dubsola wrote:Isn't it better to focus on things you can do than things you cannot?
Not when that focus equates to turning a blind eye to the actions of entities other than private individuals and their part in the problem.
Telling people to set out their recycling bin every week is all well and good. Mandating it by law, as some have done in areas around San Francisco, is an interesting step with practicality issues but overall probably a good thing. Be that as it may, making personal responsibility the focal point of the issue of waste management is a horrible, horrible mistake that's being strongly supported by corporations who for decades have devoted immense advertising budgets to the task of framing the debate over environmental and regulatory issues.
As an individual, I can make the choice to recycle the plastic blister pack around the screwdriver I just bought at Ace. Together, if we all make a good decision, we can recycle a lot of plastic and make a huge difference. Just look at how much damager we, private individuals, are doing when we don't recycle! Just look how we, private individuals, have the power to be the solution!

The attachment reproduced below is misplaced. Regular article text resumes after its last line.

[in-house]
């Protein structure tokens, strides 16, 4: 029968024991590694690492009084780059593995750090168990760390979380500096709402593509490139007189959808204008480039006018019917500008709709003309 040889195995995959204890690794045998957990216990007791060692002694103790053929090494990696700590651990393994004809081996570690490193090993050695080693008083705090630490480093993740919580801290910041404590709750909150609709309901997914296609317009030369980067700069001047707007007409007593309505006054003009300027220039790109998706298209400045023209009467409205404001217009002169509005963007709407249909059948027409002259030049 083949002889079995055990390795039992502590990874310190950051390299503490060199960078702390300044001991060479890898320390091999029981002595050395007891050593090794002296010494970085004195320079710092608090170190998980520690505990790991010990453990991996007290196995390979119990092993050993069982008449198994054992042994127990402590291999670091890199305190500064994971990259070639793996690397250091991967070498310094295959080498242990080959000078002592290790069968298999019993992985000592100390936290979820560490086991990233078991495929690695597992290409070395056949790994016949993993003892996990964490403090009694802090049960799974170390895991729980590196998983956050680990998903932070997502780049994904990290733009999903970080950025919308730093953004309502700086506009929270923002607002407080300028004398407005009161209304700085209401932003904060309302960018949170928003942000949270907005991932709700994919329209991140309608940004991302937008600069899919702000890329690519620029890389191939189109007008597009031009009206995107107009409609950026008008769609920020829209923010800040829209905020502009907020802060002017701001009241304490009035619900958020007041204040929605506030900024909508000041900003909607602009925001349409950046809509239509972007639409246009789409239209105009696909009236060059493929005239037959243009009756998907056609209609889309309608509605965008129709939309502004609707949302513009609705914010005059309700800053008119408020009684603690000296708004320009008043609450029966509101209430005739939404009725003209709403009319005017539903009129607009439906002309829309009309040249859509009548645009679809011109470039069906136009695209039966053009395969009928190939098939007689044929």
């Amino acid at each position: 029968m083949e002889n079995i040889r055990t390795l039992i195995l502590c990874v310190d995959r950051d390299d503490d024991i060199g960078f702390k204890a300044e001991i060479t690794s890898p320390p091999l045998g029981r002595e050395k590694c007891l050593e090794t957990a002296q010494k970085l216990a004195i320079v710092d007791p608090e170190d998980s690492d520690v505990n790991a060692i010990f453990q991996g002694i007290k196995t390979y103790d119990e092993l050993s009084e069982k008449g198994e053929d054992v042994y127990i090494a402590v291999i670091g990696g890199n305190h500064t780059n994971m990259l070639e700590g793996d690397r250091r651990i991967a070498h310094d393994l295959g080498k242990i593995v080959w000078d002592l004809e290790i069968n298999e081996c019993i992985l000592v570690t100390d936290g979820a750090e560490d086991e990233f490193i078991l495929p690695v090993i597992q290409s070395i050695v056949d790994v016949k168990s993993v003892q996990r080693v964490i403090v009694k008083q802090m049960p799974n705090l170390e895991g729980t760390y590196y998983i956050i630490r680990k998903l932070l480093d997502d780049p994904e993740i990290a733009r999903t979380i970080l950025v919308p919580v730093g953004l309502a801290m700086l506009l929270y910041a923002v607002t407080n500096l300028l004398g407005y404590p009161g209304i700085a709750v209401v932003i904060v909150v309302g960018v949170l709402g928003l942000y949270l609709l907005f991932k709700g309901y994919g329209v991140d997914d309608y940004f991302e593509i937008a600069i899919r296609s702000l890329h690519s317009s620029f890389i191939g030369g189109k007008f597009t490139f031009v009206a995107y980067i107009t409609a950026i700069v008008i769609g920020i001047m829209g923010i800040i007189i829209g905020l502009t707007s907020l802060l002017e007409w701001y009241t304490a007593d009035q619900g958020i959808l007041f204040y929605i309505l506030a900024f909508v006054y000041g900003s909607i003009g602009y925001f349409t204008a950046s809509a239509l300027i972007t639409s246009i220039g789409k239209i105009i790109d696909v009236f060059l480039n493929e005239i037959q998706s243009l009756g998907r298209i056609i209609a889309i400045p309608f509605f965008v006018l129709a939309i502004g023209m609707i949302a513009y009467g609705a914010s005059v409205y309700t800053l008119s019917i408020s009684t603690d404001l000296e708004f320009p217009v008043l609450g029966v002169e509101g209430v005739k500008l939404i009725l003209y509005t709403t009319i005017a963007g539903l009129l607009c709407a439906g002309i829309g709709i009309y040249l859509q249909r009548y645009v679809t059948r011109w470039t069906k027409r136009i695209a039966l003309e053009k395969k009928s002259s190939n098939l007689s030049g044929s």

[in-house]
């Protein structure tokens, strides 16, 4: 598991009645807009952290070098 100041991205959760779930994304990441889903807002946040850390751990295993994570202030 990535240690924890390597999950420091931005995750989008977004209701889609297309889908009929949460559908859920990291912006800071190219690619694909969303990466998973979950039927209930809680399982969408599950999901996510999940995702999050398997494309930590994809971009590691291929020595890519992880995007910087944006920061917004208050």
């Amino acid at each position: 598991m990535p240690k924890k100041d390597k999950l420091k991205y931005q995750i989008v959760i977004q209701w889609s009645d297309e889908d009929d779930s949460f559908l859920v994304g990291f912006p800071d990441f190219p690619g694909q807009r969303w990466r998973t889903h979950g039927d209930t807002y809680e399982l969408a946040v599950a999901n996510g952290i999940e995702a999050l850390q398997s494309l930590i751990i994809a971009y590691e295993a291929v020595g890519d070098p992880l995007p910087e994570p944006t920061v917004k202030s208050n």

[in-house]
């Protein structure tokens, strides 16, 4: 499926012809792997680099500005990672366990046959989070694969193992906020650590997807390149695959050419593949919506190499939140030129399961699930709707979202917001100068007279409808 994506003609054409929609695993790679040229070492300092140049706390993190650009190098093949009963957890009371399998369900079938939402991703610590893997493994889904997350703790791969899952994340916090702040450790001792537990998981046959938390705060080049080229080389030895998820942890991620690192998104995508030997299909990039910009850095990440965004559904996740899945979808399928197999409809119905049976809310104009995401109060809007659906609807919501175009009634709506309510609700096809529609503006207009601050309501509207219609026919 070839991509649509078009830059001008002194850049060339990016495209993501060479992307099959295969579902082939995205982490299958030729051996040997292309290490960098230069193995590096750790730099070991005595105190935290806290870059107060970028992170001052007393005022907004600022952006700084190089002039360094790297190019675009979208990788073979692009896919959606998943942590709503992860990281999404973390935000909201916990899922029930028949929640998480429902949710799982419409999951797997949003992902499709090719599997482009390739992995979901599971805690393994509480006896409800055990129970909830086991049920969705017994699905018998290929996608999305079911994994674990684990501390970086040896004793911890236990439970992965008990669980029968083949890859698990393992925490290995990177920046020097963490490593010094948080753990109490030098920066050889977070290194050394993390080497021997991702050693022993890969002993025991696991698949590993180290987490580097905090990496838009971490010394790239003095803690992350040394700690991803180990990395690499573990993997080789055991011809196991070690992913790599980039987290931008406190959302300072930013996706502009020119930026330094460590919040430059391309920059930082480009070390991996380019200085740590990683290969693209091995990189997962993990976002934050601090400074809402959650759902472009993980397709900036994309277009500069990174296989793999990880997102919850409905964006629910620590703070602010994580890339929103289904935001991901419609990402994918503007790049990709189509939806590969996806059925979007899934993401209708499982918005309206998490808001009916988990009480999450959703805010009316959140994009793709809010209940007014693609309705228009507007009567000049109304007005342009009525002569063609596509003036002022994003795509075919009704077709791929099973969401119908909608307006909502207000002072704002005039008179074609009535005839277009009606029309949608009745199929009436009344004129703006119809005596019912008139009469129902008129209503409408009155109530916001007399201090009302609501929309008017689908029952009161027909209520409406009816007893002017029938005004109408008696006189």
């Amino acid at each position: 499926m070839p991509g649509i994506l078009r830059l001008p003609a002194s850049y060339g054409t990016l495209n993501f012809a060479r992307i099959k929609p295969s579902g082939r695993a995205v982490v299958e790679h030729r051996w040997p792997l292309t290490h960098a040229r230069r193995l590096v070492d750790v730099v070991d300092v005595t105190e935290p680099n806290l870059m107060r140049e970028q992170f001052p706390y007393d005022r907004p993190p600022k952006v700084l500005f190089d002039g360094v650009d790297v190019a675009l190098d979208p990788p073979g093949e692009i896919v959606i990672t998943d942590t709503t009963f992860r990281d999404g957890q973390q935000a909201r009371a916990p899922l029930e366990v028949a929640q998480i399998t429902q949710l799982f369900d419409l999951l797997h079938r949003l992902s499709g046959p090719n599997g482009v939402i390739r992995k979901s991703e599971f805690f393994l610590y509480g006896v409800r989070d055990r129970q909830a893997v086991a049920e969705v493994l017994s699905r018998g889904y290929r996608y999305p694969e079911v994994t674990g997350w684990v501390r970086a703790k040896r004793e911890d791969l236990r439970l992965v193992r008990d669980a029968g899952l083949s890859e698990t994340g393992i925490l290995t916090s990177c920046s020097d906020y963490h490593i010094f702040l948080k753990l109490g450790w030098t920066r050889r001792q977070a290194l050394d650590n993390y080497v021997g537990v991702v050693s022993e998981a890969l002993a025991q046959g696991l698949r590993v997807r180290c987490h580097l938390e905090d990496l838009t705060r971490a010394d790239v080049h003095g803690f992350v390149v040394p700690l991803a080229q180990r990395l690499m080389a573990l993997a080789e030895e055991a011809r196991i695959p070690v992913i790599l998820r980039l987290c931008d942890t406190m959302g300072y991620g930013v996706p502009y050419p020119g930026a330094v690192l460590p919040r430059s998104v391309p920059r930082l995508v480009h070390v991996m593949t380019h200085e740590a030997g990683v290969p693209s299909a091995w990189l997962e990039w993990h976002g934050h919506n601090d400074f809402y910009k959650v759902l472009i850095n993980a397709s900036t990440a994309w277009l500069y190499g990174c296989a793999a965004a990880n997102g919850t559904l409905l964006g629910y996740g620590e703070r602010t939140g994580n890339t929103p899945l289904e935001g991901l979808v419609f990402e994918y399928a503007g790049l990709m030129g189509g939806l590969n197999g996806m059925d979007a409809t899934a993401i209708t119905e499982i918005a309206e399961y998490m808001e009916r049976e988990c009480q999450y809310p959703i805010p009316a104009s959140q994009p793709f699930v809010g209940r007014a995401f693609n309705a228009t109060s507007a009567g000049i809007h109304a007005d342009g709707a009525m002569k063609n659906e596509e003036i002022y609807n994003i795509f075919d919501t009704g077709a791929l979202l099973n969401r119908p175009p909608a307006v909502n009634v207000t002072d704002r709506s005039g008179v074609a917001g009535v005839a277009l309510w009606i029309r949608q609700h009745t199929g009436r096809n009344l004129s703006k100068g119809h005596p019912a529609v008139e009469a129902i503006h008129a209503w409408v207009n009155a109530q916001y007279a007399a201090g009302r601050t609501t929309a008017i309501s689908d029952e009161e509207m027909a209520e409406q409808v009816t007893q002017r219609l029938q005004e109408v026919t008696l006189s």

The above is how the Ace Hardware Corporation, a multi-billion-dollar entity which manufactured and packaged the screwdriver I just bought, would like to frame the debate. (I am using Ace purely as a general example; I don't know whether they package their screwdrivers in blister packs, just that I have seen plenty of unnecessary plastic packaging around tools in hardware stores that are basically pieces of very durable metal.) A business entity such as Ace might spend quite a bit of money advertising for personal responsibility in order to position themselves as an eco-conscious member of the marketplace, improving their corporate image and possibly also their sales (though this tactic has become so widespread and disingenuous that I'm not sure how effective it is at generating sales; certainly there are more effective ways to use advertising dollars just to generate sales). But that's not all that's going on. Large corporations like Proctor & Gamble, Exxon Mobil, Wal-Mart, etc. employ very intelligent people to develop long-term strategies that unfold over years and decades. Some of these strategies are intended to influence public opinion, and thereby, potential legislation and regulation. By framing the debate as an issue of personal responsibility on the part of private individuals and/or government's responsibility to encourage private individuals to recycle, industry is implementing a long-term strategy intended to deflect, discourage or otherwise protect against harsh regulation which would cut into their bottom line.
At the end of the day, one individual working in upper management at the hardware company could make the decision to stop selling their screwdrivers in plastic blister packs. Or maybe it would be two dozen individuals. It's certainly a hell of a lot fewer than the number of everyone who ever buys a screwdriver
, and it would reduce the amount of plastic being manufactured to a far greater degree even than mandatory recycling of every blister pack.